Don't let your hard work gather dust! Publish your family history online, create a family scrapbook, or even hold a family reunion to share your findings. Your story enriches not just your own life, but also preserves the legacy for future generations.
Remember: Writing your family history is a journey, not a destination. Embrace the twists and turns, the surprises and dead ends. Be patient, be curious, and above all, have fun! Your ancestors are waiting to be rediscovered, their stories yearning to be shared. So, pick up your pen, open your mind, and embark on this incredible adventure into your family's past. You might just find yourself rewriting your present, and your future.
- Interview older relatives while you still can! Their memories are priceless treasures.
- Don't be afraid to use photos, maps, and documents to break up your text.
- Fact-check your information diligently. Accuracy is key!
- Join online communities and forums to connect with other family history enthusiasts.
- Most importantly, enjoy the process! It's about connecting with your heritage and celebrating the unique story of your family.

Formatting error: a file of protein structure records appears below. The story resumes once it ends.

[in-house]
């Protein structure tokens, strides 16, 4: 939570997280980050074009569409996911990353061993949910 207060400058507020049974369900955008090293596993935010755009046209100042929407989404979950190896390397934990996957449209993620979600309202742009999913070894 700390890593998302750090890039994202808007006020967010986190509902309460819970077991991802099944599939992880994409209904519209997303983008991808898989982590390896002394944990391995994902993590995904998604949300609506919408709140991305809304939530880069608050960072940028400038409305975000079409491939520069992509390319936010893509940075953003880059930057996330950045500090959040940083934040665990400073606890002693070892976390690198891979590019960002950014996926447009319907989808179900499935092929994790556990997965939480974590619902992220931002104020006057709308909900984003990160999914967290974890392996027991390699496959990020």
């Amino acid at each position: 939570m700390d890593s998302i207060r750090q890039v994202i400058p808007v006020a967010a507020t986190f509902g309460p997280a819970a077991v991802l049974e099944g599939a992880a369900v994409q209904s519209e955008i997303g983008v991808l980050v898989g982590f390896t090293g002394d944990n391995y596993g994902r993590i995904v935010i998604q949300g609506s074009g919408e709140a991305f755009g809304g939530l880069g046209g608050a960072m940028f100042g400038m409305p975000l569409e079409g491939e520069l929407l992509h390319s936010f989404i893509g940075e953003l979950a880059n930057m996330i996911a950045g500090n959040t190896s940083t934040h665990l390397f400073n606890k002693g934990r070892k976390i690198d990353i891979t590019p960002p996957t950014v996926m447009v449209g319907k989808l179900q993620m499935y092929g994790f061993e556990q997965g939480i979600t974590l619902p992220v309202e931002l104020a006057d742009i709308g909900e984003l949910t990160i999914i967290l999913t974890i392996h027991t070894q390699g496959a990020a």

Happy writing! Your ancestors are waiting to be remembered.
Portions of the preceding were written with the assistance of Google Bard (c)
1852 New Years Resolutions
I meant to post this the other day, but as usaul these days, I got overwhelmed by events. I certainly have ancestors that followed these resolutions, how about you?
Password Security and Data Breaches
If, like me, you have had a DNA test through 23andMe you may want to look at this article from the Malwarebytes' Blog. It discusses a data breach at the 23andMe and how their users' private information could be at risk. If you read the entire article, you will see a list of things that you can do to help protect your own identity. Quoting from this article, they include:
Check the vendor’s advice. Every breach is different, so check with the vendor to find out what’s happened and follow any specific advice they offer.
Change your password. You can make a stolen password useless to thieves by changing it. Choose a strong password that you don’t use for anything else. Better yet, let a password manager choose one for you.
Enable two-factor authentication (2FA). If you can, use a FIDO2-compliant hardware key, laptop or phone as your second factor. Some forms of two-factor authentication (2FA) can be phished just as easily as a password. 2FA that relies on a FIDO2 device can’t be phished.
Watch out for fake vendors. The thieves may contact you posing as the vendor. Check the vendor website to see if they are contacting victims and verify any contacts using a different communication channel.